This article looks at the November and December tornadoes experienced throughout the United States in 2021.
Generally speaking, tornadoes can occur any time of the year. Whenever hot, moist air close to the ground collides with cooler, drier air above, thunderstorms and unstable air conditions can be created. That being said, by this time of year, the humidity and instability required for the formation of tornadoes are usually limited. This is particularly true in areas of the United States (U.S.) outside of the South. However, in 2021, we have witnessed significant changes regarding considerations for what is “common” for natural hazards, with increases in their frequency and severity across the globe.
2021 U.S. Climate Disasters
2021 has been a particularly damaging year for the U.S., with the country having experienced a number of significant events, from wildfires burning across California to the mass flooding in Louisiana. In October, the National Centre for Environmental Information released a document on billion-dollar weather and climate disasters. Within, the agency states that as of October 8th the country experienced 18 natural disaster events this year alone, including droughts, wildfires, floods, severe storms, tropical cyclones and winter storms – with losses exceeding $1B each (see Figure 1).
While their next report won’t be released until January 2022, it is safe to say there will be more billion-dollar weather and climate disasters added to the list for 2021.
In the U.S., the months of November and December (to date) had been uncharacteristically warm, making way for a series of tornadoes across the country. On November 13th a total of 11 twisters touched down in New York, Rhode Island, and Connecticut. The 4 that landed in Connecticut are the only November tornadoes recorded in the state’s history. Why did they occur? Unstable conditions from a strong cold front meeting Atlantic waters that were much warmer than usual (up to 6°). As well, 5 of the 11 twisters touched down in Suffolk County, New York, where significant damage was done to homes and businesses, and even managed to overturn several airplanes at Brookhaven Airport.
Almost a month later, on December 10th and 11th, a much larger and much more violent surge of tornadoes ripped through a total of 9 states including Alabama, Missouri, Arkansas, Tennessee, Illinois, Kentucky, Indiana, Ohio, and Georgia. This event was made possible as a trough (elongated area of lower air pressure) progressed eastward across the U.S., interacting with an unseasonably moist and unstable environment across the Mississippi Valley.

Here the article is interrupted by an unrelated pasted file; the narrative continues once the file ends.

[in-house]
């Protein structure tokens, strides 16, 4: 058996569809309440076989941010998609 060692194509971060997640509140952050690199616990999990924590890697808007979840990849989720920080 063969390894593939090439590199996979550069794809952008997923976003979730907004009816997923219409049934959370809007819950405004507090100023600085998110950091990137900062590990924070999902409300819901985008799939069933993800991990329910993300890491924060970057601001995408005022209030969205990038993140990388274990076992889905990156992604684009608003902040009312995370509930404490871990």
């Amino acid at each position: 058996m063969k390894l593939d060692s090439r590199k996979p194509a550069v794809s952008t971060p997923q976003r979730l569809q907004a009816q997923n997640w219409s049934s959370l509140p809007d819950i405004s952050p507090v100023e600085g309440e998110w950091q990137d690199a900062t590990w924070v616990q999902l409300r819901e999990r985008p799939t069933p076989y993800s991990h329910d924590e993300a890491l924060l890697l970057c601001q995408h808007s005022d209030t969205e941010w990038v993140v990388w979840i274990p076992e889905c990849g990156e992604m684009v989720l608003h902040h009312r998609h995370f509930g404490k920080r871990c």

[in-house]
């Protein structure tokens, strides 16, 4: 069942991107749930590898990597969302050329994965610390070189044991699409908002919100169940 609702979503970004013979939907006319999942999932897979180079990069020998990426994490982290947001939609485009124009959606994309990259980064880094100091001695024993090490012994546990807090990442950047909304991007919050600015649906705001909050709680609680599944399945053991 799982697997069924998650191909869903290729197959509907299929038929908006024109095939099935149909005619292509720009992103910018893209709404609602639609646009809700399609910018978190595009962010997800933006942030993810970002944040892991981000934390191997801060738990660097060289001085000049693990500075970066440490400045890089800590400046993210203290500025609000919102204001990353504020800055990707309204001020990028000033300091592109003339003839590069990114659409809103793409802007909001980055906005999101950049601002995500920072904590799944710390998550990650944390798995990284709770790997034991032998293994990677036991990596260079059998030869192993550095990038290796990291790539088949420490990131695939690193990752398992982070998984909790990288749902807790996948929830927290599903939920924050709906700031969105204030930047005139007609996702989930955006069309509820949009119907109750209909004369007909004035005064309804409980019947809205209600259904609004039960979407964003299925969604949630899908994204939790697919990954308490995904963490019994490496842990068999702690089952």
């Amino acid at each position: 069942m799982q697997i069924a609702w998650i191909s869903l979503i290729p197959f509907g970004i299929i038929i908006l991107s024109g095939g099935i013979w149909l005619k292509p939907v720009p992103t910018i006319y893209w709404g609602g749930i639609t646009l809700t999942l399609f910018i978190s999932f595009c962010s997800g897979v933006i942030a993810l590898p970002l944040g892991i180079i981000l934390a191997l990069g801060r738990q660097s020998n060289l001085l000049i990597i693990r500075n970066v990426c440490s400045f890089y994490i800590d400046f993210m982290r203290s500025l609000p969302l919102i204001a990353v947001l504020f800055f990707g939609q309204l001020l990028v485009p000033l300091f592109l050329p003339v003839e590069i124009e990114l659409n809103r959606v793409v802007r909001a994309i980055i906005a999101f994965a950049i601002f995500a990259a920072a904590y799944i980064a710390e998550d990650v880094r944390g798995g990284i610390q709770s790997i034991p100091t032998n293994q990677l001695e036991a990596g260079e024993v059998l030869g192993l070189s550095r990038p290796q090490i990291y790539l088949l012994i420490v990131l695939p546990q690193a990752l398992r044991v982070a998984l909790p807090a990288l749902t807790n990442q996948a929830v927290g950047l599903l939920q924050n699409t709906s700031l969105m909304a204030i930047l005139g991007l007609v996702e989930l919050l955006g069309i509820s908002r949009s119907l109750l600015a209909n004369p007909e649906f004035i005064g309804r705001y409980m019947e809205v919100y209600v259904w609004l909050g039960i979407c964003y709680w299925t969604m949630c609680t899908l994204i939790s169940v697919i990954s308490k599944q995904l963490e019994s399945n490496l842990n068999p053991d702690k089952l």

Many people were feared dead, with communities across the Midwest and South spending the 11th sifting through the rubble. The state of Kentucky was hit by 4 tornadoes, 1 of which stayed on the ground for more than 200 miles. According to Kentucky Governor Andy Beshear, at least 70 deaths have been reported, but the state’s death toll is likely to increase by more than 100.
In Mayfield, Kentucky, about 110 people had been huddled inside of a candle factory when a twister ripped through it. Around 40 people were able to be rescued, but Governor Beshear believes dozens more lost their lives. At a news briefing on the 11th, local officials reported they were struggling to dig through the debris due to blocked roads and lost water and electrical services. At the briefing, Beshear stated, “This has been the most devastating tornado event in our state’s history. The level of devastation is unlike anything I have ever seen.”
Kentucky wasn’t the only state that was hit hard. In Illinois, an Amazon warehouse was destroyed. As a tornado hit the facility, the roof was torn off, several walls collapsed, and 6 people were killed. A woman inside the facility reported that an individual she was sheltering with inside had been “bent in half” by the rubble. Thankfully no other fatalities were reported in Illinois outside of the Amazon incident.
For a few days the U.S. had a break from tornadoes, until December 15th when a derecho and tornado outbreak event struck parts of the Great Plains and Midwest, characterized by record-breaking winds and over 20 tornadoes across 4 states. 5 deaths have been reported, with most involving crashes. In Iowa, a truck driver was killed after their vehicle was struck by a particularly strong gust of wind. In Kansas, 3 individuals died in car crashes related to the storm, and in Minnesota, a man died after a 40 ft tree crushed him.
Leave a Reply